Now you may respond: Why take it all so seriously? Where’s your sense of humor? The films aren’t there to make you think, they’re there to make you laugh. Well, sure, except that Bullworth was really funny too. Bullworth was way funnier than Sex and the City and every Adam Sandler movie combined. Bullworth is the best fucking movie ever made in the United States of Whatever.

Fascist cinema is about “US”

There are loads of examples of these from all over the world, but most of my American friends don’t think about how very fascist our own film industry is. Fascist films are all about conflict, but centered around a nefarious external enemy out to get the fundamentally unified capital-“P” People of the United States. Basically, it’s about “terrorists” coming to get “us.” Now, obviously, a lot of self-described liberals scoff at overtly racist shit like Red Dawn, because it’s such naked worship of militarism and they’re not a bunch of gun-toting republicans. But here’s the thing, liberals, and while I wish you would come over to our side and watch Bullworth and play my Bullworth drinking game with me, a lot of you seem to be leaning fascist more than you know, and I can tell by your movies.


To someone who is fully aware of the US’s role in the world and that pretty much all patriotism is mind poison, There isn’t much difference between a John McCain (or Obama) speech, Red Dawn, Argo and Homeland. They all have the same message: We’re all Americans, we’re all number one, and we’re all gonna do what we gotta do because those foreigners are crazy and don’t love freedom like we do.

Self-described liberals I know spent ages and ages fighting with me, trying to convince me that there was some sort of important message in Zero Dark Thirty. And I’m sure it’s going to happen again, because most people I know don’t like when I burn the US flag in front of them, but they have no problem with Obama’s murders. And why? Probably because of all the fascist movies they watch! Television and films tell us that villains do things like burn US flags, and that Americans with guns are heroes who save lives, not murderers like the bad foreign men. This is an instinct that Americans can’t seem to escape, no matter how much they make fun of Americans who do it more overtly than them. In fascist cinema, poor and rich Americans are portrayed as one side against a dangerous and omni-present threat, when in reality, poor Americans are exploited by rich Americans. Fascists ignore that, to create a false heroic America pitted against a false evil foe.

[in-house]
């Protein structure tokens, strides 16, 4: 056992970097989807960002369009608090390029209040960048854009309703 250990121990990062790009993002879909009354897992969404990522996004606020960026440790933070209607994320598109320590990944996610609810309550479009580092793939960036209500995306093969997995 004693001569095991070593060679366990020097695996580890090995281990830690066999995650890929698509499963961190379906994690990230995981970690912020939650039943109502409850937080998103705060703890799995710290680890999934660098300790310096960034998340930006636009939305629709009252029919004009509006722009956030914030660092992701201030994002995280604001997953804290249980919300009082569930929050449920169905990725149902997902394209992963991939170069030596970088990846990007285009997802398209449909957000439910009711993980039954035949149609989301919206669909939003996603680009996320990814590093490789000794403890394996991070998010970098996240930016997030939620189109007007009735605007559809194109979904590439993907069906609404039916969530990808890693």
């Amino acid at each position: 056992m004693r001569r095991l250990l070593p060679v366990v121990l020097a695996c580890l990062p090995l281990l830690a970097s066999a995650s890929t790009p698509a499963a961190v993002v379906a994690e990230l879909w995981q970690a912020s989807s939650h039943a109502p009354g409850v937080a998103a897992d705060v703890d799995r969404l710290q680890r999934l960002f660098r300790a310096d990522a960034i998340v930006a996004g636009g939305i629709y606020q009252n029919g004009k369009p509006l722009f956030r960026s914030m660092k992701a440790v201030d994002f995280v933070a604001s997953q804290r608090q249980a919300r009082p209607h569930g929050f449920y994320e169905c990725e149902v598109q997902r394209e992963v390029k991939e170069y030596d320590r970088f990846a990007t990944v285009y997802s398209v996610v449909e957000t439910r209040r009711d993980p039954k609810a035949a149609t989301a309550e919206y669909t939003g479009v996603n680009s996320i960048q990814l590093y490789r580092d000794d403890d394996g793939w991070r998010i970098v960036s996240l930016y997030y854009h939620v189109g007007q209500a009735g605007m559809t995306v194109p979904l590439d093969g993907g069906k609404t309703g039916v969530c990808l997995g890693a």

Like leftist art, liberal art finds fascist art too militaristic and nationalist. Liberal art denies that the “us” is against anyone: the “us” is just this relaxing, partying society of fun people with disposable income. However, like fascist art, liberal art finds leftist art too angry at “us.” Fascist art denies that “us” is a dividable thing or that “us” can be wrong. Both liberal and fascist art erase the main sources of real conflict for Americans in favor of either enormous nebulous enemies, or petty nebulous feelings.


4 thoughts on “Are You On a Movie Date With a Fascist?

  1. Good post. Yeah, it’s true that American (and world) cinema intended for wide distribution is expensive. Expensive usually means corporate and corporate usually means the work will carry the fascist baggage you’re describing. That baggage isn’t just present in Mr. Deeds and action/war films, it’s present in nearly everything that goes to a multiplex: the baggage is often in the gaze, rather than entirely narrative-borne.

    With that said, it’s fun to look at the exceptions. In 1945, Curtiz and James Caine got Mildred Pierce made and financed by MGM. That movie is a pretty clear-eyed look at consumerism/class conflict. If you ever see it, you see a lot of anxiety around the real function of wealth. It’s also sort of meta, since a lot of movies at that time (then as now) used wealth as a fantasy backdrop– pretending it’s the norm– without ever examining the acquisition of wealth or the absence of wealth.

    Also interesting you don’t mention Opera Hat or Mr. Deeds Goes to Town (source material for Mr. Deeds), but I regret to inform you that, while Capra’s a much more interesting political trainwreck than Adam Sandler, he could still be described as somewhat… well… “patriotic.” o.o (

  2. Pingback: How’s that Ender’s Game Boycott Going? | Be Young & Shut Up